Jerry McIntire wrote:We have a series of natural springs on our land which feed a year-round stream. I don't know the flow rate yet, want to test it (we've been here just one month). We will also test the water quality. Hoping to put in a spring house to use it for drinking water instead of digging another well. We are also hoping to put in a pond and some swales to a. give us a swimming hole and b. capture and spread the stream flow during large rain events. Right now that water runs through the land and leaves, post haste, via our unimaginative and relatively straight stream.
I'll have to come back to this thread when we have more information...
Jerry


Jerry and others,
I have too two springs in our garden (1 hectar) here in north Portugal, I will see what I can do. if I have information, I will post it.
I will apreciate your thoughts.
I coud not add a attachment of our land in Portugal because it was not in jpg. Sorry
Regards
North Portugal
Benjamim Fontes



I will try to add my attachment on jpg.
Regards.
Benjamim Fontes
BEN-AND-PHILO-Water-management-in-FIAES-SANTA-MARIA-DA-FEIRA-PORTUGAL.jpg
[Thumbnail for BEN-AND-PHILO-Water-management-in-FIAES-SANTA-MARIA-DA-FEIRA-PORTUGAL.jpg]
 
Jerry McIntire
Posts: 159
Location: Coastal temperate deciduous forest (Boston) - zone 6b - 44" rain/year
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Thanks Benjamin, very nicely done. I have printed your drawing for a good look.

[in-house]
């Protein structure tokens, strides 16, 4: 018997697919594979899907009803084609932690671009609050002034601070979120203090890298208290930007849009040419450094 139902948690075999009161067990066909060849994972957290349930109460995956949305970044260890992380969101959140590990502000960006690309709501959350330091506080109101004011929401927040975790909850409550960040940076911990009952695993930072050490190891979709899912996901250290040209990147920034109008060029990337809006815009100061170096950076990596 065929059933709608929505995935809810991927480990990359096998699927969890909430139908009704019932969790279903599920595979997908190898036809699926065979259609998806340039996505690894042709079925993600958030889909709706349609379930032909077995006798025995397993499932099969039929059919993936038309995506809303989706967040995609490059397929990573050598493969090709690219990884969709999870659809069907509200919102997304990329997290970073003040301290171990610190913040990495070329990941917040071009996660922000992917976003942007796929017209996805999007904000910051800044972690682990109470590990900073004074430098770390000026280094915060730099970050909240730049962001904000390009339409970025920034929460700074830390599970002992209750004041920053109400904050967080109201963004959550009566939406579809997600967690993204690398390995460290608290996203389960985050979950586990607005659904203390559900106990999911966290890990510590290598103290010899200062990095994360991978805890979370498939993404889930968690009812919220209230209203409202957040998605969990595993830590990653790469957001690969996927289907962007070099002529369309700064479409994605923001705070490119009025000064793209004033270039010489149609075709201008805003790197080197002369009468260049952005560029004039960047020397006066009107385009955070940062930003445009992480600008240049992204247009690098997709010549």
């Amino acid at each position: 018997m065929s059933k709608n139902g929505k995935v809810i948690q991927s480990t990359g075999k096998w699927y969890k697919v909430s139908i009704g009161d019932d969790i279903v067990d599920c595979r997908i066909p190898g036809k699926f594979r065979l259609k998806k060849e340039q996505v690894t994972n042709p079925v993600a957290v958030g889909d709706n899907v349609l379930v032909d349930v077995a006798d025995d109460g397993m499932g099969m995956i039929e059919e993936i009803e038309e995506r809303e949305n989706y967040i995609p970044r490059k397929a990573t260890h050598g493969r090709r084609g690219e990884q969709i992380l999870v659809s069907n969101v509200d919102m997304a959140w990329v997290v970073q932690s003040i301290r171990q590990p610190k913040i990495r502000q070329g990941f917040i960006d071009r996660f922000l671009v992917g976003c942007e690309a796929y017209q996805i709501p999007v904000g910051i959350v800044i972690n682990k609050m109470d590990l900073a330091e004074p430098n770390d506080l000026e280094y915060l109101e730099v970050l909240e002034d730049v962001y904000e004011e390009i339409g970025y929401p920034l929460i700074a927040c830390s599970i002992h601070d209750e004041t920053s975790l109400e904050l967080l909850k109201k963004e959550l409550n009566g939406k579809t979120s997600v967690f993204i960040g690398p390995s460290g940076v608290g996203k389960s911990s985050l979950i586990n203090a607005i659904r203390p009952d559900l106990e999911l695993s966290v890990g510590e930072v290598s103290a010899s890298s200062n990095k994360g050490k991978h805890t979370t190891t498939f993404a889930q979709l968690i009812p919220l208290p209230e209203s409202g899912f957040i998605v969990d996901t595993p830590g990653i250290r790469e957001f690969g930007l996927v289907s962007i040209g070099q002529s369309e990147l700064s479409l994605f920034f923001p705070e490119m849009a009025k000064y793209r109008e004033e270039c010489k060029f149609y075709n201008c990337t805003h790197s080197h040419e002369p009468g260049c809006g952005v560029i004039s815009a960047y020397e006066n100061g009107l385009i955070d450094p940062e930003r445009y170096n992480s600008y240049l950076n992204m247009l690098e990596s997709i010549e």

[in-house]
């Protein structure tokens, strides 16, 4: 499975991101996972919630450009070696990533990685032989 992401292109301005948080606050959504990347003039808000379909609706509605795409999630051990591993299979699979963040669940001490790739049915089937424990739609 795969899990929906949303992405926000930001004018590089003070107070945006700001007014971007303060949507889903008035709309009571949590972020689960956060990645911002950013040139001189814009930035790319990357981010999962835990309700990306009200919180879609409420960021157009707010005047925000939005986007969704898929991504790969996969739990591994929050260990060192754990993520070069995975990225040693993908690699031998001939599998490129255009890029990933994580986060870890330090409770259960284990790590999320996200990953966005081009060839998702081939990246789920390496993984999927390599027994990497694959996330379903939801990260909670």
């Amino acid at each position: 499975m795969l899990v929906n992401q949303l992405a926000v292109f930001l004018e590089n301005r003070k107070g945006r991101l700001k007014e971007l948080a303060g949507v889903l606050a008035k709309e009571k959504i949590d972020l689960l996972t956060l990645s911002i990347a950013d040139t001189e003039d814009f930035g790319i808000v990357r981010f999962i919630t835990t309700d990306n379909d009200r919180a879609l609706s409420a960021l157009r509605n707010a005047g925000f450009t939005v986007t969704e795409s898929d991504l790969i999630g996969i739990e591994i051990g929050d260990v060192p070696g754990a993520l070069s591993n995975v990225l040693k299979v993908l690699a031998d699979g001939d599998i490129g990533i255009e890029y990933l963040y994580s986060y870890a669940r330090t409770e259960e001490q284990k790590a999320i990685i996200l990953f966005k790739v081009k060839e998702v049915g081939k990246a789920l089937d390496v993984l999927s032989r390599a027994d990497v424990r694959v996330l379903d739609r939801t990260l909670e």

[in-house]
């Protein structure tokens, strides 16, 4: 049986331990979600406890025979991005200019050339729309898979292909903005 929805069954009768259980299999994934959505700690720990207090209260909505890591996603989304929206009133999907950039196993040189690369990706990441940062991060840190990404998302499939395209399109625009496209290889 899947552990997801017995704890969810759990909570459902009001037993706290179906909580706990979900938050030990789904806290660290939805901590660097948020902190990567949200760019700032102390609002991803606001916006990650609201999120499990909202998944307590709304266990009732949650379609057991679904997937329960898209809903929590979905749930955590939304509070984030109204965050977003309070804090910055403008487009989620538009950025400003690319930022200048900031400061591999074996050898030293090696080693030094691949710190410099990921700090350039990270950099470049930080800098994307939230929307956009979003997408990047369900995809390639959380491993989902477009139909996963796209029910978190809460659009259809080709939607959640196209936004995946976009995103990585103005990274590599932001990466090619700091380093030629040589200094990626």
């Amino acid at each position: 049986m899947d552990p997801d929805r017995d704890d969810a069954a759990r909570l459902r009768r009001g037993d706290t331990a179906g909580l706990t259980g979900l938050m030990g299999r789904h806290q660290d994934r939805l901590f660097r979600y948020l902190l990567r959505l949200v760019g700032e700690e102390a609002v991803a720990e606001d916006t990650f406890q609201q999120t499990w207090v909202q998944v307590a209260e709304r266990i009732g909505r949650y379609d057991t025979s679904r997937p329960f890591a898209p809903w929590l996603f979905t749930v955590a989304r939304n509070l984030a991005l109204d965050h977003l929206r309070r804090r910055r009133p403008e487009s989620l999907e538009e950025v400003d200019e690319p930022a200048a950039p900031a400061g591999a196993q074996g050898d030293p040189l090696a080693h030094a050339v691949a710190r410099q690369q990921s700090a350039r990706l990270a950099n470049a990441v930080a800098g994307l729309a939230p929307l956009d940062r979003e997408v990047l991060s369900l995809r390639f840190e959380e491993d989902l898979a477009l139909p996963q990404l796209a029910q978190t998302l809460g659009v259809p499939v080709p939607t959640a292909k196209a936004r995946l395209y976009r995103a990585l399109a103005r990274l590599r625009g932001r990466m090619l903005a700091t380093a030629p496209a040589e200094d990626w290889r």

Jerry
 
Posts: 48
Location: Colorado Springs, CO zone 5A / Canon City, CO zone 5B
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Hi Edward-

We bought a piece of property 3 years ago in dry southern Colorado because it had a spring and subsequent small man-made ponds. We could not believe our good fortune in finding something so beautiful. It hasn't all been sweetness and light, however. The ponds are under a large group of Cottonwood trees, and the fall leaf drop creates huge algae blooms. There is no way to get a small excavator in there periodically to remove the layers of anaerobic matter, so the ponds are not suitable for fish due to lack of oxygen. Plus, in flood events, the entire area is subject to huge amounts of silt deposition. I guess my point is to think hard about area water flows and surrounding features.

I understand that when developing a spring, one must be very careful or you can actually force it back underground. I do not know the particulars, but it is an important point to consider. We have two other springs that do not produce well, and one of them has created a stagnant pool choked with cattails and only a trickle of outflow. This was also man-made. We would be better off if the previous owner had left well enough alone.

I hope the next owner will have more ideas about how to best utilize the amazing gift of water that this land has been blessed with. Good luck to you!

Tiki
 
Jerry McIntire
Posts: 159
Location: Coastal temperate deciduous forest (Boston) - zone 6b - 44" rain/year
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Edward, I would divert it into a pond that could serve as a reserve water source for dry periods. The higher on your land the better, but you don't get to choose where that existing spring is. The pond could be connected by swales or pipe to areas that you might need the water. With the right plants, the pond should stay aerated and unchoked.

With a separate pond, you could also create a spring house to take off drinking water, first in line.

Jerry
 
Oh, sure, you could do that. Or you could eat some pie. While reading this tiny ad: